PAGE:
Wednesday, 29 September 2010
The first face to face session
I hope everybody got the idea of how the module is going to work. I will introduce certain theories/historical information and try and make sure they relate to what students are doing within the main programme. The introduction, 'A very short history of type' being designed to give some historical background and at the same time introduce possible areas of theory that we could open out later. Gestalt psychology, post-colonialism, typographic stereotyping, structures of power (who owns these typefaces?) (Foucault), the parergon or space between the ‘real’ world and the book page or screen. (Derrida), the embodied mind (Johnson and Lakoff) , phenomenology (Merleau Ponty), communication theory, narrative theory and Marshall Mcluhan’s idea of the ‘Media is the message’ were all in there somewhere. But which area was more interesting?
Can you write a brief introduction to your interests? Are you interetsed in becoming an animator, games designer, film director, sound recordist etc etc
What areas of theory already interest you or what sort of areas would you like to find theory about?
What is the book you have chosen to respond to typographically and why?
What do you want from this module?
Another task that you can do if you want to. Write a short review of a film you like. If you remember I mentioned that I went to see Scott Pilgrim over the weekend. It has some interesting typographic sequences within it. So I'll review it.
Scott Pilgrim Vs the World
Director: Edgar Wright (Hot Fuzz, Shaun of the Dead)
Scott Pilgrim (Michael Cera) is an unemployed 23-year-old bass guitarist in a garage rock band who is dating a 17-year-old high school girl, Knives Chau (Ellen Wong). He then bumps into Ramona Flowers working as a delivery girl on roller-blades.(Mary Elizabeth Winstead) Ramona has moved to Toronto from New York City to leave her past behind. Scott is facinated by this new girl and her mysterious past and wants to go out with her but before Scott can begin dating Ramona, he must prove himself by defeating the league of her seven exes. They will do anything to get rid of and destroy any new boyfriend Ramona may consider. If Scott wants to find true love with Ramona, he must defeat all seven.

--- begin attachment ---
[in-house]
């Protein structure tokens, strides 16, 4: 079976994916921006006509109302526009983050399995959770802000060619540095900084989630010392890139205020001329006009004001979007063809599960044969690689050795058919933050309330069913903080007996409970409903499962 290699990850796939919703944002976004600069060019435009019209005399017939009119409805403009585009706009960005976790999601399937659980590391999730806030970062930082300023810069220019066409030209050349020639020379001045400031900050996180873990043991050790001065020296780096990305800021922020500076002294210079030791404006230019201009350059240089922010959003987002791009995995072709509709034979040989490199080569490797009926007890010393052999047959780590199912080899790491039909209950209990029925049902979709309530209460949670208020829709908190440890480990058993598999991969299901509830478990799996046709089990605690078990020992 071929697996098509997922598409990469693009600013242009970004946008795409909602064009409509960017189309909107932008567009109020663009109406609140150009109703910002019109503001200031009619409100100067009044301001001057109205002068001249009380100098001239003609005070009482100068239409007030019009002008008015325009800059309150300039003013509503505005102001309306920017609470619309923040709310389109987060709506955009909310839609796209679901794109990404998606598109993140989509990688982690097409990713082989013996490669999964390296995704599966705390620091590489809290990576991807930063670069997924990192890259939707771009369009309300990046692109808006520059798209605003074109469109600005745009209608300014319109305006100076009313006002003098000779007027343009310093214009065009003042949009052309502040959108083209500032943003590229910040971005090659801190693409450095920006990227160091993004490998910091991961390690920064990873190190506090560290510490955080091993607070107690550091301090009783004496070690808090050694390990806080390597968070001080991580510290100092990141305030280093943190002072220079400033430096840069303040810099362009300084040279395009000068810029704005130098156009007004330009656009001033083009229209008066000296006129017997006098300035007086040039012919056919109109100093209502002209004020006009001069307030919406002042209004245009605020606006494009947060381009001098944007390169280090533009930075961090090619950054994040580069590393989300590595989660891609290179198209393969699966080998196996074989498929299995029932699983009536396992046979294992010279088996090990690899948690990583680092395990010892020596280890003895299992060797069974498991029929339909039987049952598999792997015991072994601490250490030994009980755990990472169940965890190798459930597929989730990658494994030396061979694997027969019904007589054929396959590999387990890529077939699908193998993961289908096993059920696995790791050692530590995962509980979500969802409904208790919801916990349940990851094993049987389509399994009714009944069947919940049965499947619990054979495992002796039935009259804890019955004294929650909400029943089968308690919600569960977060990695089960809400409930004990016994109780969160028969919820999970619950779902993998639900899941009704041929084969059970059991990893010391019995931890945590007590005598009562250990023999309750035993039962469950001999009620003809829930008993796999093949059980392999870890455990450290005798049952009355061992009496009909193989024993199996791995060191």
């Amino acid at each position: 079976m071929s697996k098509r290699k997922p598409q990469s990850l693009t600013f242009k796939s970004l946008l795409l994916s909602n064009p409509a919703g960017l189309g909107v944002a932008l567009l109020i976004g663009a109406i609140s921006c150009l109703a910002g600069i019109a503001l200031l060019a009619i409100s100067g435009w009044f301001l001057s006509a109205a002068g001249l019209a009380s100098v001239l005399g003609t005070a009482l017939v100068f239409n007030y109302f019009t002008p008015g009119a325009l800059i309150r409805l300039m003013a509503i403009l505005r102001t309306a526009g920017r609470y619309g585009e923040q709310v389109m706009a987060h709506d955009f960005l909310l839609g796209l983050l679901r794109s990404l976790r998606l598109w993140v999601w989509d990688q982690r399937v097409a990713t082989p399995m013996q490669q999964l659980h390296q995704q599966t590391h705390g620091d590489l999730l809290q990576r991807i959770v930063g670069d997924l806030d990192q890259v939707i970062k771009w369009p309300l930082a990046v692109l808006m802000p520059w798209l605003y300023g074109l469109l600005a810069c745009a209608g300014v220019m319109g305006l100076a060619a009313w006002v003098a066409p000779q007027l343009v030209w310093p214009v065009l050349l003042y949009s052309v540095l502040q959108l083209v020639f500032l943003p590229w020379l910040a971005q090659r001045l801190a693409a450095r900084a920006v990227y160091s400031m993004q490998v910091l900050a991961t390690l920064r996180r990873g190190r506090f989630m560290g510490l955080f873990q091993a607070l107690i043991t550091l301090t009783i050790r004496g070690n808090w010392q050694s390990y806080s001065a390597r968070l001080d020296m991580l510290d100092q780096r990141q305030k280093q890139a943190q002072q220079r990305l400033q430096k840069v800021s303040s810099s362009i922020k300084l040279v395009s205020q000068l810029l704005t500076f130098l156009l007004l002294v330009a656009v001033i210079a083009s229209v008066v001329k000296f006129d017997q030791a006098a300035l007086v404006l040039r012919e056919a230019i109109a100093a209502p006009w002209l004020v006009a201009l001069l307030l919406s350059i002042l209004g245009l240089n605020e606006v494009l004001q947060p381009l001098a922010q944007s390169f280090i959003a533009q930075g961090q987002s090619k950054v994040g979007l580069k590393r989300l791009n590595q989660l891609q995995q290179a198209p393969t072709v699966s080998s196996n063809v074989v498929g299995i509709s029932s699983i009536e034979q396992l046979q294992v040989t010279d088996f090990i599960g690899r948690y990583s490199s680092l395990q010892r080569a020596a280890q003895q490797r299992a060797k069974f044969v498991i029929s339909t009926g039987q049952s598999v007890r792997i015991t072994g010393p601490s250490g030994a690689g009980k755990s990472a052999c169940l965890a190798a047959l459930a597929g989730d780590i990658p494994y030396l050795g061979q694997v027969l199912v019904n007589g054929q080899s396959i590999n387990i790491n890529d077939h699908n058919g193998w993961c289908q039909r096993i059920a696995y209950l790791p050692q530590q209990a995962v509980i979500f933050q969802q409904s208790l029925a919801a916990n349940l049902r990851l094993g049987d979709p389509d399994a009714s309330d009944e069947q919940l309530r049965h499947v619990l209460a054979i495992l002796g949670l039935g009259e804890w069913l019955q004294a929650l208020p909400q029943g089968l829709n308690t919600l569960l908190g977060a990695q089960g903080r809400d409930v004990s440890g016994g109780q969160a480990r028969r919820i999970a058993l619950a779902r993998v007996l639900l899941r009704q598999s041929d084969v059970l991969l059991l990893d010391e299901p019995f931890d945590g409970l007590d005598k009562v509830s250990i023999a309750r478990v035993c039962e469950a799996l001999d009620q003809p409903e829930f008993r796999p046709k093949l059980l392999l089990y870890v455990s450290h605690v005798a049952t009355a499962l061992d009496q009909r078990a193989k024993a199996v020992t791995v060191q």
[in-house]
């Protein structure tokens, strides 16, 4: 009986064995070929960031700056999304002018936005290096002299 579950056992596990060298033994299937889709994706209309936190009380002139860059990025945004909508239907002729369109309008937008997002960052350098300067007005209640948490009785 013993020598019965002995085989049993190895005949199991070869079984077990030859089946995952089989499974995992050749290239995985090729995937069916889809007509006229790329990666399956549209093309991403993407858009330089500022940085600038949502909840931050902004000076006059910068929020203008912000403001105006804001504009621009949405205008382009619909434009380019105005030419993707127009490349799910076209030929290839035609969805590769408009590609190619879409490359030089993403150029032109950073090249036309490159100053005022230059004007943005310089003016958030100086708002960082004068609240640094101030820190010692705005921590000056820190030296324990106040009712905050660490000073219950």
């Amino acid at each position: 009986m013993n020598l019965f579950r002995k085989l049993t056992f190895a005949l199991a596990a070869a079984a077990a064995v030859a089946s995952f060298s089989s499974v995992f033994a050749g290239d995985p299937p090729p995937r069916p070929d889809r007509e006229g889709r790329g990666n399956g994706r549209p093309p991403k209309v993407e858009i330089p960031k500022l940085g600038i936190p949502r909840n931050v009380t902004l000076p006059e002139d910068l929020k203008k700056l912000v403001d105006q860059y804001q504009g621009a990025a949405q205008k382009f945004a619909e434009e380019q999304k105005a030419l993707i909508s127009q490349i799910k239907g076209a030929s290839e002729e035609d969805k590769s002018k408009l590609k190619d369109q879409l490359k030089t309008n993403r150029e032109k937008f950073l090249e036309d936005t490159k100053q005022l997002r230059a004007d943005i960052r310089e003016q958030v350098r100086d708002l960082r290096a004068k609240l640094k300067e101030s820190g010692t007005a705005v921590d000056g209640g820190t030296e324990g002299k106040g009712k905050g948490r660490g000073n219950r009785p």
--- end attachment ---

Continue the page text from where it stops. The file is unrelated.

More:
The film brings together several genres. Initially a comic book by Bryan Lee O'Malley, Scott Pilgrim mixes together elements of video games, comic books, music and film.
The film connects back to older stories, such as Pilgrim's Progress by John Bunyan, (check out the old maps of the road from the City of Destruction to the Celestial City, see above)and at the same time old forms of computer games such as the Super Mario platform game for Nintendo as well as ninga and other fight games. What is interesting is that as soon as you get the idea of genre mash-up you start mentally adding others such as the fact that the evil exes turn into gold coins when they are defeated and as ‘super-humans’ they are almost like gods. Zeus, the head of the Greek pantheon of gods, turned himself into a shower of gold and poured down into the love of his life’s lap (Danae) and as a result she had a son. (See Danae by Gustav Klimt) These mythic links are not unusual. Most heroes had to have some sort of magic sword or other help when they went off the fight the monster. They nearly always win the princess too. Just as Scott does at the end. Even the fact that Ramona's hair keep changing colour makes a kind of odd sense. It starts as blue and then 'Knives' copies this and then Ramona goes green. Scott at one point says that he cant take this as changing hair colour means she is insincere. This could be a comment on the whole film. As it flips from genre to genre we are not sure where the director stands, but as the film ends perhaps we know that it really was just another romantic comedy all along.
Dont forget to let me know if you have posted up anything. Make comments if you need to. It reassures me everyone is looking.